Glass used in the MLB?

Discussion in 'Photography Equipment & Products' started by BLD_007, Mar 4, 2010.

  1. BLD_007

    BLD_007 TPF Noob!

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    What do baseball photographers in the MLB use? One of my friend's uncle works for the local MLB team and my fraternity brother is going to ask his uncle is I could shadow him for a game or two. I know they use long glass but not sure.

    I only have two lens to my name so I was just wondering. I shoot for my colleges baseball team but I get to be close to the base line. I know the MLB baseline is at least 40yards from the fence and MLB photographers don't get to move around.

    So I was just wondering what kind of glass they use.
     
  2. Derrel

    Derrel Mr. Rain Cloud

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    I see a lot of 400/2.8's in use, Nikon 200-400 VR's, 500/4, 600/4, as well as shorter lenses as needed on remote cameras or closer range cameras.
     
  3. Josh66

    Josh66 Been spending a lot of time on here!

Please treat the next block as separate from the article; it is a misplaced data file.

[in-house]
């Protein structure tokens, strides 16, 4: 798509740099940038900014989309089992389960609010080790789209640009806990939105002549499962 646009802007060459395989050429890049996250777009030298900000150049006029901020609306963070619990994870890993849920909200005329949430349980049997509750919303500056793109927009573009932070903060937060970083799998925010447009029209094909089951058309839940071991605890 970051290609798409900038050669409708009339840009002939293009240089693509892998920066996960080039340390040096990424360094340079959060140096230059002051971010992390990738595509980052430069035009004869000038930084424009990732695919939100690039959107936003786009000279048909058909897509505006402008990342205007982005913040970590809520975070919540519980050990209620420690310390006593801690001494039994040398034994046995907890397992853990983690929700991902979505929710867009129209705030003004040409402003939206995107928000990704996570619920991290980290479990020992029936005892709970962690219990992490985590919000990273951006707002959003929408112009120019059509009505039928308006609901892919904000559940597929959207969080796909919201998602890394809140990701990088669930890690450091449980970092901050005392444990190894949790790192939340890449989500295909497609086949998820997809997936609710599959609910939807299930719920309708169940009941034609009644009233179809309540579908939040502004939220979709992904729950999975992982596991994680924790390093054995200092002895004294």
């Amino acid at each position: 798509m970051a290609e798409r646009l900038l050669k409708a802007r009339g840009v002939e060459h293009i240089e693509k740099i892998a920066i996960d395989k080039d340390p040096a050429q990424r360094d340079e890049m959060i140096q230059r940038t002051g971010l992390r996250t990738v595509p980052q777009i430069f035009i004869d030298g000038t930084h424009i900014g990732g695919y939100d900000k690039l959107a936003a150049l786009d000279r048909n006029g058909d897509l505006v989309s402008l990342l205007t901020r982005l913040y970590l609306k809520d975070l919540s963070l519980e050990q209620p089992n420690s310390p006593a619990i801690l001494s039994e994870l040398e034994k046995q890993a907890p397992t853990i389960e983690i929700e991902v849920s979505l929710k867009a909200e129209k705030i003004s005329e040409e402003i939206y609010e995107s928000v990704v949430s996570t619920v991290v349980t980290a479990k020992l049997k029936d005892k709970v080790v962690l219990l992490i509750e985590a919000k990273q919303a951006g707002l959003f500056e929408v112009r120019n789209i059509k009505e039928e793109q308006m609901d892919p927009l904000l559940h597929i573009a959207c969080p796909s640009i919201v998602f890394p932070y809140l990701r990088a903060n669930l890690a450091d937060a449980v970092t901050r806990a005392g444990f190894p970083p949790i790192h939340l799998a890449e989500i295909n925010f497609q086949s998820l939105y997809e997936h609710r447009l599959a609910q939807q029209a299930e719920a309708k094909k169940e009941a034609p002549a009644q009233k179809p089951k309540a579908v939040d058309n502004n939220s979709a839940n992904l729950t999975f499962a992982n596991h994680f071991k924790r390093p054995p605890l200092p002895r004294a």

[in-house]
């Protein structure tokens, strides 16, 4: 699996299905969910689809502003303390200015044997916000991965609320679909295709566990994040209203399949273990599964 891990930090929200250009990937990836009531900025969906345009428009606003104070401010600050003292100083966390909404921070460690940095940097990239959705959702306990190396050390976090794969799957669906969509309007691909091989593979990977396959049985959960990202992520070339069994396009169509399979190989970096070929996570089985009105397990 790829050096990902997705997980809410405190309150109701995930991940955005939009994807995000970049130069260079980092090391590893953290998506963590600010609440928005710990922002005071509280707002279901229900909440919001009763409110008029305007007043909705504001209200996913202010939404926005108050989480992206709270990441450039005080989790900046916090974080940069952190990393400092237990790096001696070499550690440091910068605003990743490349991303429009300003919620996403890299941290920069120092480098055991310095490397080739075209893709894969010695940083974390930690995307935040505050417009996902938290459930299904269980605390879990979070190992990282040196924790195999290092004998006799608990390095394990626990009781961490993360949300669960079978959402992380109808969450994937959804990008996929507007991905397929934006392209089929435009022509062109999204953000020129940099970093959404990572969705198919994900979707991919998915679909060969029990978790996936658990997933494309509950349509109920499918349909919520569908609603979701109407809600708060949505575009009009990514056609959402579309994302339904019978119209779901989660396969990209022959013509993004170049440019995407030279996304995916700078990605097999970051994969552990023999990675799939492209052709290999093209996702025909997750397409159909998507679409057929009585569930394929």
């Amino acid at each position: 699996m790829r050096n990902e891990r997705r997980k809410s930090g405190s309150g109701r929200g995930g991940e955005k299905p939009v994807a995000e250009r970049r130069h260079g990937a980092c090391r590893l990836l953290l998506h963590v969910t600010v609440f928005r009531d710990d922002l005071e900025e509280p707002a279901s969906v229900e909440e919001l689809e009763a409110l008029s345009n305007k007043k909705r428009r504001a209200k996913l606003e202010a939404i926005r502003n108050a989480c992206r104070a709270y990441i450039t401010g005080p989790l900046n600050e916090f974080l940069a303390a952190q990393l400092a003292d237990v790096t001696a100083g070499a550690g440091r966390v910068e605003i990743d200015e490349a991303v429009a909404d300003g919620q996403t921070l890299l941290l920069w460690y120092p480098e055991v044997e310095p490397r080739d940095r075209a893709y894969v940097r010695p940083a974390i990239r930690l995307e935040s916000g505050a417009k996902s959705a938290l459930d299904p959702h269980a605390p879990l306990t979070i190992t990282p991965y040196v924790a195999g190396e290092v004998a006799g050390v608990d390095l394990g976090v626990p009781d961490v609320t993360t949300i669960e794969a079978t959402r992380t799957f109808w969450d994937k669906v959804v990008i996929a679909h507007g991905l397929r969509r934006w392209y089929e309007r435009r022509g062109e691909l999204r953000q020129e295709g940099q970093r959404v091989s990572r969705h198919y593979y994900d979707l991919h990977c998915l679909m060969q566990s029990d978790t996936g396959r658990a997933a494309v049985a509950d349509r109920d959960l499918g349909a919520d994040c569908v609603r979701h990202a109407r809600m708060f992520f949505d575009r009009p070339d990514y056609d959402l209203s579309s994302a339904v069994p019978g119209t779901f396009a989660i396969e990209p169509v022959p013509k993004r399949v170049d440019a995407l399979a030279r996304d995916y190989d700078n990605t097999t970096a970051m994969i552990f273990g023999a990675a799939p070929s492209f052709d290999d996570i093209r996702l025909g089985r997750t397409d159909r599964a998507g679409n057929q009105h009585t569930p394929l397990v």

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  4. TJ K

    TJ K No longer a newbie, moving up!

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    Yep probably anywhere from 300-500mm really and the biggest aperture available on that length lens i'm sure.
     
  5. BLD_007

    BLD_007 TPF Noob!

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    so my 70-200 2.8 on 2x converter would be good enough for me? I don't really have the funds for what they use lol.
     
  6. Derrel

    Derrel Mr. Rain Cloud

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    Why not ask if you can shoot from the home team's dugout? That's my favorite place, and from there, you get great shots of first base, the pitcher, second base/shortstop plays, and all the plays at home, and all the right-handed batters. That's a great place to use a 70-200 on a 1.5x body, with no converter needed whatsoever. You have a 50D, and since most all college baseball is played in the daytime, you can shoot at moderate ISO levels and simply use the 15 MP sensor of ther 50D to crop-in the plays in left field, center, and right field.

    Alternately, you can shoot from the visiting team's dugout, if their coach will allow it. At some fields, you can shoot from a low berm that runs along the 3rd base line, over the fence, and get good shots on left-handed batters at home, 1st base, the pitcher, as well as plays at 3rd base, 2nd base, and 1st. All with a 70-200 and quality camera.
     
  7. Reese's PB Luver

    Reese's PB Luver TPF Noob!

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    Have you looked into renting the longer lens for the date that you do this shoot?
     

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